NEWS PHOTOS of the Washington site for a Martin Luther King Jr. memorial lead to a version of the "what I did on my vacation" essay.
The crescent-shaped, Tidal Base location seems most accommodating and grand. With a design contract about to be awarded to a San Francisco firm, work may now proceed on a fitting tribute. The park-like site lies close to the Lincoln Memorial where Dr. King made his luminous "I Have a Dream" speech.
Memorials can seem like obligatory, check-it-off the list of must-visit attractions, particularly in Washington. On hot summer days, that weary feeling cannot be held against us. But we are, most of us, awed by the sight of monuments to Washington, Jefferson, Lincoln and, in time, Dr. King.
On vacation with two 12-year-olds this summer, I saw the splendid King memorial complex in Atlanta. I was surprised that nothing on the super highway seemed to mark its existence or the proper exit to use on the way. A helpful young woman gave good directions over the phone, but I saw many more signposts for the Carter Center than for Dr. King.
We were in a bit of a hurry on the day we were there, but we toured the house where he was born, sat in the sanctuary at Ebenezer Baptist Church listening to recorded speeches, many of which echoed down through the years for the oldest member of the group.
On the way to the birth house, one walks from a parking lot past the large King museum. In a small courtyard stands the statue of a frail-seeming, slightly stooped and robed figure. Who it might be was not immediately apparent from a distance but quickly the image of Gandhi came into focus. Here was the progenitor of creative non-violence and civil disobedience, the philosophical godfather of King's movement for justice in this country.
One thought then quickly of Henry David Thoreau, who went to jail to protest some tax matter.
"Why are you there, Henry?" asked Thoreau's friend, Ralph Waldo Emerson. "Why aren't you in here?" Thoreau replied.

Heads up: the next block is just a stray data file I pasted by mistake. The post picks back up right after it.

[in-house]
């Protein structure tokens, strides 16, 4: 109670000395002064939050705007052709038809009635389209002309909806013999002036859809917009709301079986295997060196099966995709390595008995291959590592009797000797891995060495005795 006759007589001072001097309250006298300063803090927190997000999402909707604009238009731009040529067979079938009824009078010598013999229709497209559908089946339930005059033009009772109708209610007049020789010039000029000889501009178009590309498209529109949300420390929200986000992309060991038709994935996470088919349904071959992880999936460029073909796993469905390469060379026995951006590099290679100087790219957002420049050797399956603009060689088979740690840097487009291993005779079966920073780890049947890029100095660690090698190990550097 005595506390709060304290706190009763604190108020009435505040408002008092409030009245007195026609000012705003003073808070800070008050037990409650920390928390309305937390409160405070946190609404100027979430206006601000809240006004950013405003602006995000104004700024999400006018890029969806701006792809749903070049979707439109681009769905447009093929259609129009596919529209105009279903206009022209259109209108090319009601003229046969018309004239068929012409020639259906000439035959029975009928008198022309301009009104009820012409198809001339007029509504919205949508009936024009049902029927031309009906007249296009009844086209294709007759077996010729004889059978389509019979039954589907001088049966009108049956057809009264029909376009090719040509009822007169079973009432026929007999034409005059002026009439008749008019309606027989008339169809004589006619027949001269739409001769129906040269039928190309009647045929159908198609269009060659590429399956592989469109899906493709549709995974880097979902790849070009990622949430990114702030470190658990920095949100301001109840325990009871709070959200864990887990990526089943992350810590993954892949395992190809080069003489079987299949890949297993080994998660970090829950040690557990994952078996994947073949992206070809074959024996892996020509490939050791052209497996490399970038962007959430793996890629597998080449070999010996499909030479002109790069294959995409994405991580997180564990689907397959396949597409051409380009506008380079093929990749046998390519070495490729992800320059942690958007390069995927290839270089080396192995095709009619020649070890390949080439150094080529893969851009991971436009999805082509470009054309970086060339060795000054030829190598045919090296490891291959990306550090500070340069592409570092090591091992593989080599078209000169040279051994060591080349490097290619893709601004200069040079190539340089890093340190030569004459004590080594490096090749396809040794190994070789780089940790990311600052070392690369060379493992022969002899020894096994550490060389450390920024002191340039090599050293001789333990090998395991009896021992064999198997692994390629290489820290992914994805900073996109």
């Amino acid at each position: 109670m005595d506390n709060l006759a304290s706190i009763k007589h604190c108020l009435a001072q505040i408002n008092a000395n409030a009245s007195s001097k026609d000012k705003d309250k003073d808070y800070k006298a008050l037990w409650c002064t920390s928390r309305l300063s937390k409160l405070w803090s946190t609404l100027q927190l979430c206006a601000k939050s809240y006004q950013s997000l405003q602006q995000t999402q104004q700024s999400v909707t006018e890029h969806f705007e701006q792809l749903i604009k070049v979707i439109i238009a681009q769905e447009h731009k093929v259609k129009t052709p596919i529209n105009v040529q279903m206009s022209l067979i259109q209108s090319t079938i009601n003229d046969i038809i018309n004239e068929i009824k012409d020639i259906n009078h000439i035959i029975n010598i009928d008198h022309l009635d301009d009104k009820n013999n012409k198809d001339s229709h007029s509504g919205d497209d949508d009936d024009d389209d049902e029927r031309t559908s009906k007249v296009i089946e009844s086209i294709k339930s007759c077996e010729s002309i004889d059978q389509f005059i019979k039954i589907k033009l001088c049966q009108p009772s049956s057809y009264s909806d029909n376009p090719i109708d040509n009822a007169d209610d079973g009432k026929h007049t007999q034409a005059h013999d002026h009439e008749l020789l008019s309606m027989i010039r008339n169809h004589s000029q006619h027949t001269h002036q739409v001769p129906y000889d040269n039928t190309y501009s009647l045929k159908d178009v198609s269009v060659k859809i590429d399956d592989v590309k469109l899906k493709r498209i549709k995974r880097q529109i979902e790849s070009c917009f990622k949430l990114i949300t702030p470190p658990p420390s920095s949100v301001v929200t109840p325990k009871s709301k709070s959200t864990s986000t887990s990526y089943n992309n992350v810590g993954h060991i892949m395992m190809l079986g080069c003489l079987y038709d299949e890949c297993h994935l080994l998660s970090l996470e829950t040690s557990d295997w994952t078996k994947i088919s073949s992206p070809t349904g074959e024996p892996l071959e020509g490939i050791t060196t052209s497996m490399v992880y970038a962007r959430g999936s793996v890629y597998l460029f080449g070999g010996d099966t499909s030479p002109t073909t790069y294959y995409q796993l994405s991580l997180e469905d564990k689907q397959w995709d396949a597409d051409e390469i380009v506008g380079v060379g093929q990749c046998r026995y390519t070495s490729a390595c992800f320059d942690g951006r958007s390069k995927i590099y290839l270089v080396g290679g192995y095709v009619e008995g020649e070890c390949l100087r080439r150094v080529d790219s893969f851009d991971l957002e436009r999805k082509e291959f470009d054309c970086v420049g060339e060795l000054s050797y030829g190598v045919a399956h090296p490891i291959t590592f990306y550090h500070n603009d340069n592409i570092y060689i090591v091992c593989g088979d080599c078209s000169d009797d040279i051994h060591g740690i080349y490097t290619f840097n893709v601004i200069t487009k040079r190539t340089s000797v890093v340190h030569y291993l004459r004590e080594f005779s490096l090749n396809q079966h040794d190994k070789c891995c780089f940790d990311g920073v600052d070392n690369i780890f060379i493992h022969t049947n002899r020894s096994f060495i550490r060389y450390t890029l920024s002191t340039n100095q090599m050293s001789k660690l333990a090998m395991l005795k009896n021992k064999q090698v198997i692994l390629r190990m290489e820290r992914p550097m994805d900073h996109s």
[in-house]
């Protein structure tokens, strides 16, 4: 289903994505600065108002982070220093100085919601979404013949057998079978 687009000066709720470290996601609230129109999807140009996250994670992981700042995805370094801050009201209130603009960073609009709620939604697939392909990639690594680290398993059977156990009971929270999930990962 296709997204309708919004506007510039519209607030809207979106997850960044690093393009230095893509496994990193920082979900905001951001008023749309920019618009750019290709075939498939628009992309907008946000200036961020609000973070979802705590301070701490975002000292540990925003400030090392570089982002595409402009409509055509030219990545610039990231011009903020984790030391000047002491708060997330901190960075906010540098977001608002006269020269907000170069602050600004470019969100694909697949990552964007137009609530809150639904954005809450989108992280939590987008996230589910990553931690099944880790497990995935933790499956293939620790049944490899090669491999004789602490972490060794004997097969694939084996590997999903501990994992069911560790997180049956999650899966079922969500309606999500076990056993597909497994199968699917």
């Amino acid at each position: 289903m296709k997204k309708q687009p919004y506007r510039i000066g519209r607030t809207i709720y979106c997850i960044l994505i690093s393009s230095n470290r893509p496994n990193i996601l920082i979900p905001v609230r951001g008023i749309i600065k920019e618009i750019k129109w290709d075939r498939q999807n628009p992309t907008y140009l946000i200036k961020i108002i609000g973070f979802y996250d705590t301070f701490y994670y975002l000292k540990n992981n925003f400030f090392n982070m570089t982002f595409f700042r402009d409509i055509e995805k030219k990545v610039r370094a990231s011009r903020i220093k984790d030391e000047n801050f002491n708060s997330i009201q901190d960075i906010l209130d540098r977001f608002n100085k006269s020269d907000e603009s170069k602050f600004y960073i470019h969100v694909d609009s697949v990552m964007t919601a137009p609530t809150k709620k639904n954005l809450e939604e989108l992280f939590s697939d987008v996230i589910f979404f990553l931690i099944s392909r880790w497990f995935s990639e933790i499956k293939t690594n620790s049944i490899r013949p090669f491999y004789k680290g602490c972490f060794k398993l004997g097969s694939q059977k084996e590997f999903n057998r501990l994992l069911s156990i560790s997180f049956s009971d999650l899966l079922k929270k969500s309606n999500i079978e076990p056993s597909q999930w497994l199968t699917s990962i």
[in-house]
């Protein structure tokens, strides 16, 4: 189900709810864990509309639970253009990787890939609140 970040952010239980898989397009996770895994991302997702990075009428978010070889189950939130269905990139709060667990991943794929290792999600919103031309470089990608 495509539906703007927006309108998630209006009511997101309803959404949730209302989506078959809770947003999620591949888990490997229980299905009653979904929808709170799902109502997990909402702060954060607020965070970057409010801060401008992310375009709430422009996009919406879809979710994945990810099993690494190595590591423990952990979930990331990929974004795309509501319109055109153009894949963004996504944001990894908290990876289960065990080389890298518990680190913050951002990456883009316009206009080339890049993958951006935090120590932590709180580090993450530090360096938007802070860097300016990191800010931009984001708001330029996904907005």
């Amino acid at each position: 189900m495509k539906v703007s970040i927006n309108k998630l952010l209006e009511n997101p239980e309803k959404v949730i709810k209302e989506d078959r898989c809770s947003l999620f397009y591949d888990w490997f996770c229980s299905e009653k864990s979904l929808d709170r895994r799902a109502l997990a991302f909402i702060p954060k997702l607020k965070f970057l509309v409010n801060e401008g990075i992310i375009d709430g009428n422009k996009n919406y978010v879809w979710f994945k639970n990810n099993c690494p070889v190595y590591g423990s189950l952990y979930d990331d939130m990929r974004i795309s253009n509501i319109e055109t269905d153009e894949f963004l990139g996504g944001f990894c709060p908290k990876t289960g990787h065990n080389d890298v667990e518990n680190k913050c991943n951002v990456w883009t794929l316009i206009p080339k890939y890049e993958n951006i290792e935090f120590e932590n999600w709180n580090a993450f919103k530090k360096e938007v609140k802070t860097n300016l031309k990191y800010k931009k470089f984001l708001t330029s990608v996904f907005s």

In time, Martin Luther King Jr.'s life asked that question of every American -- and still asks it. Can anyone be free as long as one man is enslaved, discriminated against, denied due process? If all else fails, one is obliged to break the law, accepting the consequences.
Up the street from the large King exhibition hall, the tourist finds the King house and an accommodating U.S. Park Service guide named Candice Spicer, who imparts information and then playfully conducts a quiz to see if everyone was listening.
Martin Luther King Jr. was known as M.L. as a young man. He was named Michael at birth and then renamed Martin in honor of a just-deceased family member. One learns that King's father, famous to the world later as Daddy King, went to Morehouse College to study theology and to win the hand of his wife: the elder King's future father-in-law wanted a man of accomplishment for his daughter.
Ms. Spicer stops in front of a first-floor bedroom decorated as it was decades ago, largely in pink, by King's sister, Christine. She was, the guide says, "a pinkaholic." Dolls, vases, gloves, bed linens, all seem pink in hue.
"M.L. didn't like the dolls," says Ms. Spicer, "so he tore 'em up. He was not always non-violent."
He did not like washing dishes either, she says. He chose to stoke the old "octopus furnace" with its eight legs.
"He became a 9-year-old man," she says.
These stories get repeated by the young women from Baltimore, who relate them to friends. They have all read about Dr. King at Grace and St. Peter's School and now at Notre Dame Prep. Now he seems more human, more real, more immediate.
His life's impact arises for them often and often they realize it.
The theme of year 2000 at NDP this year is "Creating a Culture of Peace. The school's principal, Sister Christine Mulcahy, asks students to consider a prayer from St. Francis of Assisi: "Where there is hatred, let me sow love," it begins.
The older visitor to the King home in Atlanta finds the experience a bit jarring. The house, the Park Service inscriptions, the crypt nearby where Dr. King rests forces a fresh recognition our history: Americans owned slaves; a brutal war was waged by some to preserve that right; discrimination was enshrined in the law; Americans who tried to change things were set upon by police dogs -- or murdered for their work at voter registration.
Yes, of course, we knew. But there it was again.
Candice Spicer says thousands pass through the King house every week. They are, she says, about 40 percent African-American; 40 percent white; 10 percent Asian; 10 percent other.
More will revisit Dr. King's life when the memorial is completed in Washington. Maybe there will be a sign showing visitors how to find it.
C. Fraser Smith writes editorial for The Sun from Howard County.